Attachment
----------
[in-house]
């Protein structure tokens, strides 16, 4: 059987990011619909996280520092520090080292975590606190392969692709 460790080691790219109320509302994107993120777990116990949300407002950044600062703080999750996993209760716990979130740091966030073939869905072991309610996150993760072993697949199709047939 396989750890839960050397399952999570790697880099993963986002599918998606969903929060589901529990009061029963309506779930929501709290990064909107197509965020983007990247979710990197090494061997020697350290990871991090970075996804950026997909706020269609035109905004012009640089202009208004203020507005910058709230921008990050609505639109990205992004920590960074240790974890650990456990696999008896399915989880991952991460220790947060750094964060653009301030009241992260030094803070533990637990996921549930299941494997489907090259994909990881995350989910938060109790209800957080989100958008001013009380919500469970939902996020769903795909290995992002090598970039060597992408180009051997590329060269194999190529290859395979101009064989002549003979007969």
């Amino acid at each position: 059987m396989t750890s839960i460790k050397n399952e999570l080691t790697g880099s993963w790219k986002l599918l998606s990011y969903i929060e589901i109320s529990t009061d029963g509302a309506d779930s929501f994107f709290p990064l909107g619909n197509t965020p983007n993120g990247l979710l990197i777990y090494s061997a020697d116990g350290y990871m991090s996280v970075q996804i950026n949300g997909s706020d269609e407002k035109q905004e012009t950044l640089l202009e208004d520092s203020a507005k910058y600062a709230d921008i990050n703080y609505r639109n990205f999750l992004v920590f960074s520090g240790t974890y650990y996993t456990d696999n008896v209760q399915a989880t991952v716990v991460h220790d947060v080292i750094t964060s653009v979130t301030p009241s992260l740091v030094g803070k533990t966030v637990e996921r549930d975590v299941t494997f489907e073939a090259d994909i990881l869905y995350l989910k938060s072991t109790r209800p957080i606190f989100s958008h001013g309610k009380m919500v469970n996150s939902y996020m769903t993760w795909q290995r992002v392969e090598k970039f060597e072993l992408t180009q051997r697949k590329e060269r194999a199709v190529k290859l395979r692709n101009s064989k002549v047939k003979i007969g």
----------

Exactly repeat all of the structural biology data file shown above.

[in-house]
């Protein structure tokens, strides 16, 4: 059987990011619909996280520092520090080292975590606190392969692709 460790080691790219109320509302994107993120777990116990949300407002950044600062703080999750996993209760716990979130740091966030073939869905072991309610996150993760072993697949199709047939 396989750890839960050397399952999570790697880099993963986002599918998606969903929060589901529990009061029963309506779930929501709290990064909107197509965020983007990247979710990197090494061997020697350290990871991090970075996804950026997909706020269609035109905004012009640089202009208004203020507005910058709230921008990050609505639109990205992004920590960074240790974890650990456990696999008896399915989880991952991460220790947060750094964060653009301030009241992260030094803070533990637990996921549930299941494997489907090259994909990881995350989910938060109790209800957080989100958008001013009380919500469970939902996020769903795909290995992002090598970039060597992408180009051997590329060269194999190529290859395979101009064989002549003979007969």
């Amino acid at each position: 059987m396989t750890s839960i460790k050397n399952e999570l080691t790697g880099s993963w790219k986002l599918l998606s990011y969903i929060e589901i109320s529990t009061d029963g509302a309506d779930s929501f994107f709290p990064l909107g619909n197509t965020p983007n993120g990247l979710l990197i777990y090494s061997a020697d116990g350290y990871m991090s996280v970075q996804i950026n949300g997909s706020d269609e407002k035109q905004e012009t950044l640089l202009e208004d520092s203020a507005k910058y600062a709230d921008i990050n703080y609505r639109n990205f999750l992004v920590f960074s520090g240790t974890y650990y996993t456990d696999n008896v209760q399915a989880t991952v716990v991460h220790d947060v080292i750094t964060s653009v979130t301030p009241s992260l740091v030094g803070k533990t966030v637990e996921r549930d975590v299941t494997f489907e073939a090259d994909i990881l869905y995350l989910k938060s072991t109790r209800p957080i606190f989100s958008h001013g309610k009380m919500v469970n996150s939902y996020m769903t993760w795909q290995r992002v392969e090598k970039f060597e072993l992408t180009q051997r697949k590329e060269r194999a199709v190529k290859l395979r692709n101009s064989k002549v047939k003979i007969g």